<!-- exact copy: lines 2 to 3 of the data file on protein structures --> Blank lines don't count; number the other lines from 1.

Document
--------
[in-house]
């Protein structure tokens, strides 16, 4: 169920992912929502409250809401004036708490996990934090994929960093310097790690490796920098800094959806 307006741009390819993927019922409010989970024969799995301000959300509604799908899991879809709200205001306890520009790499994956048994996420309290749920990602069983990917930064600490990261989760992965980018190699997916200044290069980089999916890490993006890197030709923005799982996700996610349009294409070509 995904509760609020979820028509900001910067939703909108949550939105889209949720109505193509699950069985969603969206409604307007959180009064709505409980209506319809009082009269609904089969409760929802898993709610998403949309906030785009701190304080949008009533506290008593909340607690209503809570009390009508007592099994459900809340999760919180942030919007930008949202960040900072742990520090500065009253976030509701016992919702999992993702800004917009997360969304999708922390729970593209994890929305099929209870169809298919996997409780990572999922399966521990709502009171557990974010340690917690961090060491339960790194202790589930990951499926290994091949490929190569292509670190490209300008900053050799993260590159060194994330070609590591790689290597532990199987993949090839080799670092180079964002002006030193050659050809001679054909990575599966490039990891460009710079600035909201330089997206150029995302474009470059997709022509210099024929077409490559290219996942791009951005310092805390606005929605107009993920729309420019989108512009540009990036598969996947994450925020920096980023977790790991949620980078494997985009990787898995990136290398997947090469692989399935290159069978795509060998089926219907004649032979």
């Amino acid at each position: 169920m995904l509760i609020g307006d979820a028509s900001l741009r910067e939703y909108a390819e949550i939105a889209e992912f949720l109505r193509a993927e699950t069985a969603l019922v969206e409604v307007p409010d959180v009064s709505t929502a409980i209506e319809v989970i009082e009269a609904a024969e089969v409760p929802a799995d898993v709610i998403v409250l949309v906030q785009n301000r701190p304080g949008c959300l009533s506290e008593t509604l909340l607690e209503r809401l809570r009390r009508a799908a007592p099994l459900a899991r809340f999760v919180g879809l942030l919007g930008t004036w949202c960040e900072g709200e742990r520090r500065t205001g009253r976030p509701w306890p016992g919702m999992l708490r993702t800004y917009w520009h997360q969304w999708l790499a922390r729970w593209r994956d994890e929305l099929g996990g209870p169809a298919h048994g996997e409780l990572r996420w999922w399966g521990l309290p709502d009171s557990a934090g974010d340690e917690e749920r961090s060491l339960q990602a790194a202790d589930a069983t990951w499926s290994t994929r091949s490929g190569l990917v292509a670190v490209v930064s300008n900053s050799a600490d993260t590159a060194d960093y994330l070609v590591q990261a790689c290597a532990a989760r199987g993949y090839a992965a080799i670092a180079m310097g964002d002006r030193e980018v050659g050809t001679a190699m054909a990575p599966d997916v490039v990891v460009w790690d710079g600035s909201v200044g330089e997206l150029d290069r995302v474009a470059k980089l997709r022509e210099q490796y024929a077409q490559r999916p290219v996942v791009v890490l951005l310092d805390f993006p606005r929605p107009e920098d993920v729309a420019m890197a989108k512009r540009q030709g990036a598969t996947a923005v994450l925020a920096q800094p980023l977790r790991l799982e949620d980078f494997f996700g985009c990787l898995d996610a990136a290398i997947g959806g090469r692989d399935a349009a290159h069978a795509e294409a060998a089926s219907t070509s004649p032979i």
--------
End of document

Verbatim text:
């Protein structure tokens, strides 16, 4: 169920992912929502409250809401004036708490996990934090994929960093310097790690490796920098800094959806 307006741009390819993927019922409010989970024969799995301000959300509604799908899991879809709200205001306890520009790499994956048994996420309290749920990602069983990917930064600490990261989760992965980018190699997916200044290069980089999916890490993006890197030709923005799982996700996610349009294409070509 995904509760609020979820028509900001910067939703909108949550939105889209949720109505193509699950069985969603969206409604307007959180009064709505409980209506319809009082009269609904089969409760929802898993709610998403949309906030785009701190304080949008009533506290008593909340607690209503809570009390009508007592099994459900809340999760919180942030919007930008949202960040900072742990520090500065009253976030509701016992919702999992993702800004917009997360969304999708922390729970593209994890929305099929209870169809298919996997409780990572999922399966521990709502009171557990974010340690917690961090060491339960790194202790589930990951499926290994091949490929190569292509670190490209300008900053050799993260590159060194994330070609590591790689290597532990199987993949090839080799670092180079964002002006030193050659050809001679054909990575599966490039990891460009710079600035909201330089997206150029995302474009470059997709022509210099024929077409490559290219996942791009951005310092805390606005929605107009993920729309420019989108512009540009990036598969996947994450925020920096980023977790790991949620980078494997985009990787898995990136290398997947090469692989399935290159069978795509060998089926219907004649032979």
């Amino acid at each position: 169920m995904l509760i609020g307006d979820a028509s900001l741009r910067e939703y909108a390819e949550i939105a889209e992912f949720l109505r193509a993927e699950t069985a969603l019922v969206e409604v307007p409010d959180v009064s709505t929502a409980i209506e319809v989970i009082e009269a609904a024969e089969v409760p929802a799995d898993v709610i998403v409250l949309v906030q785009n301000r701190p304080g949008c959300l009533s506290e008593t509604l909340l607690e209503r809401l809570r009390r009508a799908a007592p099994l459900a899991r809340f999760v919180g879809l942030l919007g930008t004036w949202c960040e900072g709200e742990r520090r500065t205001g009253r976030p509701w306890p016992g919702m999992l708490r993702t800004y917009w520009h997360q969304w999708l790499a922390r729970w593209r994956d994890e929305l099929g996990g209870p169809a298919h048994g996997e409780l990572r996420w999922w399966g521990l309290p709502d009171s557990a934090g974010d340690e917690e749920r961090s060491l339960q990602a790194a202790d589930a069983t990951w499926s290994t994929r091949s490929g190569l990917v292509a670190v490209v930064s300008n900053s050799a600490d993260t590159a060194d960093y994330l070609v590591q990261a790689c290597a532990a989760r199987g993949y090839a992965a080799i670092a180079m310097g964002d002006r030193e980018v050659g050809t001679a190699m054909a990575p599966d997916v490039v990891v460009w790690d710079g600035s909201v200044g330089e997206l150029d290069r995302v474009a470059k980089l997709r022509e210099q490796y024929a077409q490559r999916p290219v996942v791009v890490l951005l310092d805390f993006p606005r929605p107009e920098d993920v729309a420019m890197a989108k512009r540009q030709g990036a598969t996947a923005v994450l925020a920096q800094p980023l977790r790991l799982e949620d980078f494997f996700g985009c990787l898995d996610a990136a290398i997947g959806g090469r692989d399935a349009a290159h069978a795509e294409a060998a089926s219907t070509s004649p032979i």